For him, however, it’s not about the sales and the critics. “I can have communion with God when I paint,” says Luis. “It’s a way of worship. I can have communion with the Trinity reflecting on how they brought about creation, inspiring and calling us to be culture makers in their image and likeness and advancing it through the span of our lives.”

Luis says Darrow Miller’s book LifeWork has been foundational in giving purpose to his passion. “Whenever I paint something,” he says, “I ask the question, ‘What am I trying to paint here? Can fellow Christians and non-Christians relate to this, and will it resonate with their lives?’”

He echoes chapter eight in LifeWork, saying Christians are called to create Kingdom culture in the world, as culture is simply a reflection of what a society worships, and his art is a tool to help the Church assume that calling.

“Una Mano” (“A Hand”), mixed media on cardboard, 2010. Luis created this piece after being laid off; he says he felt God taking care of him and picking him up.

After a year and a half, Luis found a new job, but the journey to get there set his life in a whole new direction.

Luis lives with his wife and two daughters in Medellin, Colombia. Peruse his blog at, or contact him by e-mailing

Towards a Wholistic Life and Ministry … New Book Release

Scott Allen’s newest Bible study book, Beyond the Sacred-Secular Divide: Towards a Wholistic Life and Ministry, was recently released by YWAM Publishing.

See a sample chapter and purchase it at the Beyond the Sacred-Secular Divide website. You can also order it at the DNA store.

The Bible reveals God as the Creator and Lord of everything. Yet for many people, including many Christians, this comprehensive worldview has become obscured. But God is leading a generation back to an undivided understanding of the kingdom of God and the earth.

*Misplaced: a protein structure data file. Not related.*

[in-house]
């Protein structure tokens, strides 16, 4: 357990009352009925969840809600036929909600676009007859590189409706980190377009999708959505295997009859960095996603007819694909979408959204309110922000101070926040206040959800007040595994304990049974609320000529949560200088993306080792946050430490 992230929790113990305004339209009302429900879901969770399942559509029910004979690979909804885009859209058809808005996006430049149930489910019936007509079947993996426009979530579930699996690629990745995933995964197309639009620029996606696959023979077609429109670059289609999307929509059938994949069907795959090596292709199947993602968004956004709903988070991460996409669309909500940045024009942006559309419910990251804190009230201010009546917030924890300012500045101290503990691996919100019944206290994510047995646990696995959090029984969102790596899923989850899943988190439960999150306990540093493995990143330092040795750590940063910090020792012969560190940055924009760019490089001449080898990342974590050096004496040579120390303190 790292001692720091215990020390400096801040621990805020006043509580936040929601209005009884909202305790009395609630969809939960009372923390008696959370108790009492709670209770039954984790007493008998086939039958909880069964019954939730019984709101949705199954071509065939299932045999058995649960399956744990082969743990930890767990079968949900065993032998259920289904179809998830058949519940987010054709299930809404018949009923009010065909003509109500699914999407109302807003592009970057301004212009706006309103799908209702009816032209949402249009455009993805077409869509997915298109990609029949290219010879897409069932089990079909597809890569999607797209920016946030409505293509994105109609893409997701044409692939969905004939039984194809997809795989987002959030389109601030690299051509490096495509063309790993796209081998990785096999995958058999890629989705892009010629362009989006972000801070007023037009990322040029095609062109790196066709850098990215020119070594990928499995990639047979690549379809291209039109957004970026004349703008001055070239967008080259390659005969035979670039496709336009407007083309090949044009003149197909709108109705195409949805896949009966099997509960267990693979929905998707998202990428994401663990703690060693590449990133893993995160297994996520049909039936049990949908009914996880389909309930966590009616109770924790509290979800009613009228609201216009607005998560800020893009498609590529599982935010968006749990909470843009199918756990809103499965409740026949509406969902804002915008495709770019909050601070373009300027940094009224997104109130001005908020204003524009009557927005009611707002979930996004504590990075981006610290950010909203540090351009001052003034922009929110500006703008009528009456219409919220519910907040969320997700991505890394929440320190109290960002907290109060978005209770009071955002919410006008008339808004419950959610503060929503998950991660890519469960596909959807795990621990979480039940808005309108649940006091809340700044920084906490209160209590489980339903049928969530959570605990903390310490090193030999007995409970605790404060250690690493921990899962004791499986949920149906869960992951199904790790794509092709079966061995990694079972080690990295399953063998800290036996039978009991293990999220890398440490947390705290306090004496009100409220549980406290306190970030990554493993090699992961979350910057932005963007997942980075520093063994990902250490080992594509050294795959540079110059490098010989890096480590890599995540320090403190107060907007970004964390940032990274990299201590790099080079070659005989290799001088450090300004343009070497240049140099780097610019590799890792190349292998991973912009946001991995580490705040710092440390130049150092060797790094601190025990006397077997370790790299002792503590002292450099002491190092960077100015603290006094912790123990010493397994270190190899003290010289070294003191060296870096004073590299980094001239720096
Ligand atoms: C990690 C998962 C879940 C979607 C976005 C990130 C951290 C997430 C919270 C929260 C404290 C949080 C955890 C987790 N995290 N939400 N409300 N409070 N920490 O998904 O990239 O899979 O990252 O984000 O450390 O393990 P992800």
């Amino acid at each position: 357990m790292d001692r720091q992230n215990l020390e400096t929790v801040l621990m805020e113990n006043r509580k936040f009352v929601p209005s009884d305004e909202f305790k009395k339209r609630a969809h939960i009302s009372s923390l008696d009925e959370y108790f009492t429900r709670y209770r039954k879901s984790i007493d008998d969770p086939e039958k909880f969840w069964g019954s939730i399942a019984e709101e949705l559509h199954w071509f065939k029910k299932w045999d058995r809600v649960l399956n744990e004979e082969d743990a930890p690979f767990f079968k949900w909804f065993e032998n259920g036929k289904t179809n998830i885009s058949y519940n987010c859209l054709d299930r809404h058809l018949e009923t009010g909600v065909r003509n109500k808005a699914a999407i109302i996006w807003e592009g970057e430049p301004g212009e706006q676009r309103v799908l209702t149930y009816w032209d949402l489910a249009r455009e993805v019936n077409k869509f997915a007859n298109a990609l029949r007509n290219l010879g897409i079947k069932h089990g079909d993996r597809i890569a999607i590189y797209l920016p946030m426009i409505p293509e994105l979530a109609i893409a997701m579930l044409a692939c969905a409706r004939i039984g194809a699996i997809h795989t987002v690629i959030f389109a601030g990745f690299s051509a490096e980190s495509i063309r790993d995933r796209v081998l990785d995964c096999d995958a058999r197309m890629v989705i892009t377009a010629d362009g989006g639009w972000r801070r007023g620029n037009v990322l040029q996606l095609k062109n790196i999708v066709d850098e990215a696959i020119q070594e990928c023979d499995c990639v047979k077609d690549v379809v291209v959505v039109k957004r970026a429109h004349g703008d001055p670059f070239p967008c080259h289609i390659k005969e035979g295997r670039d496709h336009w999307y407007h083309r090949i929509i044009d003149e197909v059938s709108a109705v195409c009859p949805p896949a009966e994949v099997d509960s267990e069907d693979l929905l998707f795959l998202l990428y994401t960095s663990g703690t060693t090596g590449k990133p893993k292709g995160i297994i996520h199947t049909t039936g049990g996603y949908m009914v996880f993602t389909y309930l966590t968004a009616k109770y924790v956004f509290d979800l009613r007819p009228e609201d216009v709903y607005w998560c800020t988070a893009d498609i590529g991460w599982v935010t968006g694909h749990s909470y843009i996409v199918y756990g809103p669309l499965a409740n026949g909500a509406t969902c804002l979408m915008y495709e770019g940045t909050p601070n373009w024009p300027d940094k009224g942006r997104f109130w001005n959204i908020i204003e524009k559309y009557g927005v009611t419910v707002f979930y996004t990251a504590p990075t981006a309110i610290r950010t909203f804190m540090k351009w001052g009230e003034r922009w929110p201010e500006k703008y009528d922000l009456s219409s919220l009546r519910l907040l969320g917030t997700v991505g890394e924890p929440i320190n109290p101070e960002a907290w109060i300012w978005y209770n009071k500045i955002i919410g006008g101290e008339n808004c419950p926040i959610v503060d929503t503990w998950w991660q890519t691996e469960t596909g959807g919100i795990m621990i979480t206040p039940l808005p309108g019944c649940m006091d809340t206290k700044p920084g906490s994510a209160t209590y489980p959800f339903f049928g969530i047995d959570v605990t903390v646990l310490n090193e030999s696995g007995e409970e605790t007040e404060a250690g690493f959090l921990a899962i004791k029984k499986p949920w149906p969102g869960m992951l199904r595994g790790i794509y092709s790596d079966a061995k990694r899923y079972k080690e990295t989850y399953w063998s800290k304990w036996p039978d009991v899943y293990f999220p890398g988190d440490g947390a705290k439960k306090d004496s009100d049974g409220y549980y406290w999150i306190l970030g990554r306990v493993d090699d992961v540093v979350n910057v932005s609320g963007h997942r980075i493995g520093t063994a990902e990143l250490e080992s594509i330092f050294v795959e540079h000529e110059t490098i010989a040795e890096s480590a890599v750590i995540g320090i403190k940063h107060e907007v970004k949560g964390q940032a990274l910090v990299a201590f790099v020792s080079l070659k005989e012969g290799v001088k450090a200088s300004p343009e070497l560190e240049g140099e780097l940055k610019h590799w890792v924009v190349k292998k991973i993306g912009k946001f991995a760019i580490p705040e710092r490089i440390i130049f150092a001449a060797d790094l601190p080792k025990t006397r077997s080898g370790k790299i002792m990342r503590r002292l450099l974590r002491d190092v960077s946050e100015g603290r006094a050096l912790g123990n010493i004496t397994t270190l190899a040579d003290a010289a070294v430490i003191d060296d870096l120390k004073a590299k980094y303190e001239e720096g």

Beyond the sacred-secular divide lies a fulfilling, integrated life that unites the spiritual and the physical.

God cares about every part, and we have the incredible opportunity to join him in his all-encompassing, redemptive plan for our world. What are we waiting for?

Go here for more information, including multiple endorsements.

Darrow Miller Teaches on Three Continents

Darrow filed the following report about his teaching schedule this fall.

The first venue was in Minneapolis, Minnesota. I was there to serve my good friend Dr. Bob Osburn at the Wilberforce Academy’s Worldview for World Healing conference. There were some 150 participants and I had the opportunity to teach from my book Nurturing the Nations: Reclaiming the Dignity of Women in Building Healthy Cultures. Most

Teaching in Puerto Rico

people were challenged by hearing the plight of women around the world, especially the sobering reality that over 100,000,000 fewer women are alive in the world because of the war being waged against women around the world.

The second venue was the Youth With A Mission base in Puerto Rico. This is one of my favorite places to teach, because the young men and women at this base are very creative and they apply the things that I teach almost immediately. Each year when I travel to the base I am excited to see how they have applied what I taught the year before.